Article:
Terrorist groups may no longer indulge in terrorist violence. They will be incentivised to create communal riots due to a statutory assumption that members of a jihadi group will not be punished under this law. The law makes only members of the majority community culpable. Why should the law discriminate on the basis of a religion or caste?
An offence is an offence irrespective of origin of the offender. Here is a proposed law being legislated in the 21st century where caste and religion of an offender wipe out the culpability under this law.
Who will ensure implementation of this act The bill provides for a seven-member national authority for communal harmony, justice and reparations.
A similar body is intended to be created in the states. Membership of this body thus shall be on religious and caste grounds.
The offenders under this law are only the members of the majority community. The enforcement of the act will be done by a body where statutorily the members of the majority community will be in a minority.Dec 08, · New posts New profile posts Latest activity All Recent Posts.
‘The Communal Violence (Prevention, Control and Rehabilitation of Victims) Bill, ’ was introduced in Rajya Sabha on Thereafter, the Bill was .
Sep 10, · A draft of a proposed legislation titled ‘Prevention of Communal and Targeted Violence (Access to Justice and Reparations) Bill, ’ has been put in the public domain.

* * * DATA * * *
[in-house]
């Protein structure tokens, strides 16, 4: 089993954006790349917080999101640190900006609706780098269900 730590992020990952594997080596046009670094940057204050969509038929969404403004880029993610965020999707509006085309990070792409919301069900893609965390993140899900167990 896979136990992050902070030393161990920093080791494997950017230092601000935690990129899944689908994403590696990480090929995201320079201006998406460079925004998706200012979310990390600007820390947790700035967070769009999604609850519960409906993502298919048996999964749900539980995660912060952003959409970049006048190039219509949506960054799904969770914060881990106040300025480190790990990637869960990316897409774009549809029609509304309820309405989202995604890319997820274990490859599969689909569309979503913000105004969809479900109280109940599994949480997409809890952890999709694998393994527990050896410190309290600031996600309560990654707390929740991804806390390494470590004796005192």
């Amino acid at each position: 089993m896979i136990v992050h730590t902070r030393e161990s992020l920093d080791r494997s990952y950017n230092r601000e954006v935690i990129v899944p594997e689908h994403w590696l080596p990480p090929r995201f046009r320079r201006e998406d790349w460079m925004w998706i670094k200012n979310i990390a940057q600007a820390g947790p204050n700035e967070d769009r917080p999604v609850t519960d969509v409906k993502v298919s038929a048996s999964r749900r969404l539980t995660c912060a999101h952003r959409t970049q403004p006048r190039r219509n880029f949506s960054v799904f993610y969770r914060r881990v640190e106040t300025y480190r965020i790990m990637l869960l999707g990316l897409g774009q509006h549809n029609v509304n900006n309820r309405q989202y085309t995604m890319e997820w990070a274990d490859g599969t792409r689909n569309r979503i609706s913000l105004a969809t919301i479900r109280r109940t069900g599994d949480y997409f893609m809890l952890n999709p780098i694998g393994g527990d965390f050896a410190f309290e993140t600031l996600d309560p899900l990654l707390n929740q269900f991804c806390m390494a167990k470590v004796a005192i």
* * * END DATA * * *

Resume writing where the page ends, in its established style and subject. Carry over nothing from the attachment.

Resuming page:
The draft bill ostensibly appears to be a part of an endeavour to prevent and punish communal violence . The Prevention of Communal Targeted Violence (Access to Justice and Reparation) Bill drafted by the “National Advisory Council” Chaired by Sonia Gandhi is based on the presumption that communal trouble is created only by the majority community and never by the minority community.
Prevention of Communal and Targeted Violence (Access to Justice and Reparations) Bill, drafted by Sonia Gandhi's National Advisory Council (NAC), is going to be introduced in Parliament's winter.
A bill to empower the Sate Governments and the Central Government to take measures to provide for the prevention and control of communal violence which threatens the secular fabric, unity, integrity and internal security of the nation and rehabilitation of victims of such violence and for matters connected therewith or incidental thereto.